Alternative could be to use the new attribute TargetFrameworkAttribute. This attribute gets added by the compiler and might not exist all the time!

But this means we can rewrite the code from above to use:

Hint: System.AppContext is also available since .NET 4.6, no #if needed!

Runtime Information

To figure out on which platform the application is actually running on, at runtime, we can use System.Runtime.InteropServices.RuntimeInformation. The following would check for Windows, OSX and Linux.

It also gives us convenient information about the OS platform, version and architecture:

RuntimeInformation is not specific to .NET Core and is available since .NET 4.5.2.

Environment Variables and Configuration

When writing applications, the requirement to make it configurable usually comes up pretty quickly. It might need environment specific switches, logger settings or connection strings for example.

Environment variables and files are usually the first thing in mind to configure the application.

Environment.GetEnvironmentVariable can be used to retrieve variables by name or get a list of all of them.

The methods are available on any platform and easy to use. But to read and manage the configuration, to fall back to constants in code or another file for example, a lot of custom code would be needed.

What about configuration files?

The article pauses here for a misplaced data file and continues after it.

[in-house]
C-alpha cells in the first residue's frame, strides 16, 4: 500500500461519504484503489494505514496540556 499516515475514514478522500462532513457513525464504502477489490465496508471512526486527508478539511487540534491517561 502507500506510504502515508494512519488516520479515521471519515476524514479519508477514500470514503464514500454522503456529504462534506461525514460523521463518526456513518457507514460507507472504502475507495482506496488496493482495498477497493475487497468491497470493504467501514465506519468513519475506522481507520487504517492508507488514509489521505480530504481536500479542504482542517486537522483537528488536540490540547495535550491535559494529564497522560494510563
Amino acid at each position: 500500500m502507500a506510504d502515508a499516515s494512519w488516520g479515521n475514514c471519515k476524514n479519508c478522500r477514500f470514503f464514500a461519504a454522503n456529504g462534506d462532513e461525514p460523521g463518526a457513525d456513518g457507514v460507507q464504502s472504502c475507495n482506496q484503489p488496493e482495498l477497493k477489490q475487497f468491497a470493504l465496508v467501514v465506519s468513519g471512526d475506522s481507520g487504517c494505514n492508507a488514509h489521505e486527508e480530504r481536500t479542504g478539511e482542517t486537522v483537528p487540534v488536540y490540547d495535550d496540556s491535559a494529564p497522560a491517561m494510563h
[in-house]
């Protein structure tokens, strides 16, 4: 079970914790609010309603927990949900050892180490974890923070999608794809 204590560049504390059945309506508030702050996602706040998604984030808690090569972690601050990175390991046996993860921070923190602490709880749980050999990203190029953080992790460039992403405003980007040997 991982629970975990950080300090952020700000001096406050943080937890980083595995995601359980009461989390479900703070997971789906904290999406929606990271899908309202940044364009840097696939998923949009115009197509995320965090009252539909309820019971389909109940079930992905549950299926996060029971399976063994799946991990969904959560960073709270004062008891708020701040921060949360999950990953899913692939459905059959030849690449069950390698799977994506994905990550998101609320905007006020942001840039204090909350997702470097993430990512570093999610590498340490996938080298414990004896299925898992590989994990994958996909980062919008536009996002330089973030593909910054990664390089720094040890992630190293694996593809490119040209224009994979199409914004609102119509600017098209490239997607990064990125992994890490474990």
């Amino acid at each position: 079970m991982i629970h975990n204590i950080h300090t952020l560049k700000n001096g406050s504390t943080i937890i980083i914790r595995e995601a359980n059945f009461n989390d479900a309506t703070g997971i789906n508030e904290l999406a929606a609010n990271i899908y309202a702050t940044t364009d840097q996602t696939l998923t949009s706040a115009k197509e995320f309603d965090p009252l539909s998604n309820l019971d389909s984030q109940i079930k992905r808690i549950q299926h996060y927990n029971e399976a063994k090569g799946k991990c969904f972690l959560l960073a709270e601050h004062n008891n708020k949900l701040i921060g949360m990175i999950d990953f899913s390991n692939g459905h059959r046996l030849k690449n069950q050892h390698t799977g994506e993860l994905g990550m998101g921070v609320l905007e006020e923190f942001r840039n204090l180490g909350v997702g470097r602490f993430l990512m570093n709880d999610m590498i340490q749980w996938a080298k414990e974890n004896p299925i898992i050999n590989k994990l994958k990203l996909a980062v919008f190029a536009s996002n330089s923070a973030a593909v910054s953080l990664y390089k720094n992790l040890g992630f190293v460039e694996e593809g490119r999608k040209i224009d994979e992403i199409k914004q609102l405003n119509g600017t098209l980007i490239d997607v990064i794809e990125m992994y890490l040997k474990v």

In .NET 4.x the ConfigurationManager was responsible to load and bind configuration files like app/web.config. But in .NET Core, this doesn’t exist anymore. To open and read files manually might not be a big deal, but validating and parsing them would again require a lot of custom code.

The alternative to all of this, and in a much more convenient way, is Microsoft.Extensions.Configuration.

Taking a look at the the default templates of an ASP.NET Core MVC application, the Startup of any website usually looks similar to this:

The exact same thing can be used in console applications, too, by installing the necessary NuGet packages!

  • Microsoft.Extensions.Configuration
  • Microsoft.Extensions.Configuration.EnvironmentVariables
  • If you want to load other configuration files, JSON or XML for example, install the corresponding packages…
  • Optionally, Microsoft.Extensions.Configuration.Binder

To get access to all system and user environment variables in a console (or web) application, the configuration framework is really handy. Just create a new ConfigurationBuilder which will be used to specify what kind of configuration sources to load information from.

In this case, I’m loading the environment variables only:

With access to those variables we can do the same as above.

The benefits from using the configuration framework are for example

  • Simple binding to POCOs. Install the Microsoft.Extensions.Configuration.Binder NuGet and use one of the binder’s methods like configuration.Get<MyConfigurationPoco>();
  • Use Microsoft.Extensions.Options which also does the binding, but has an injection and reload friendly architecture
  • Work with prefixed variables and load only those by calling configuration.GetSection(prefix) or builder.AddEnvironmentVariables(prefix) in the beginning
  • Load other configuration sources (JSON, XML,…) and have the framework override the values depending on the order

The configuration framework comes with a lot other nice features like secret stores (supports User Secrets and Azure Key Vault). Secrets are values you usually do not want to see in plain text files, user and password for a database or an API token for example.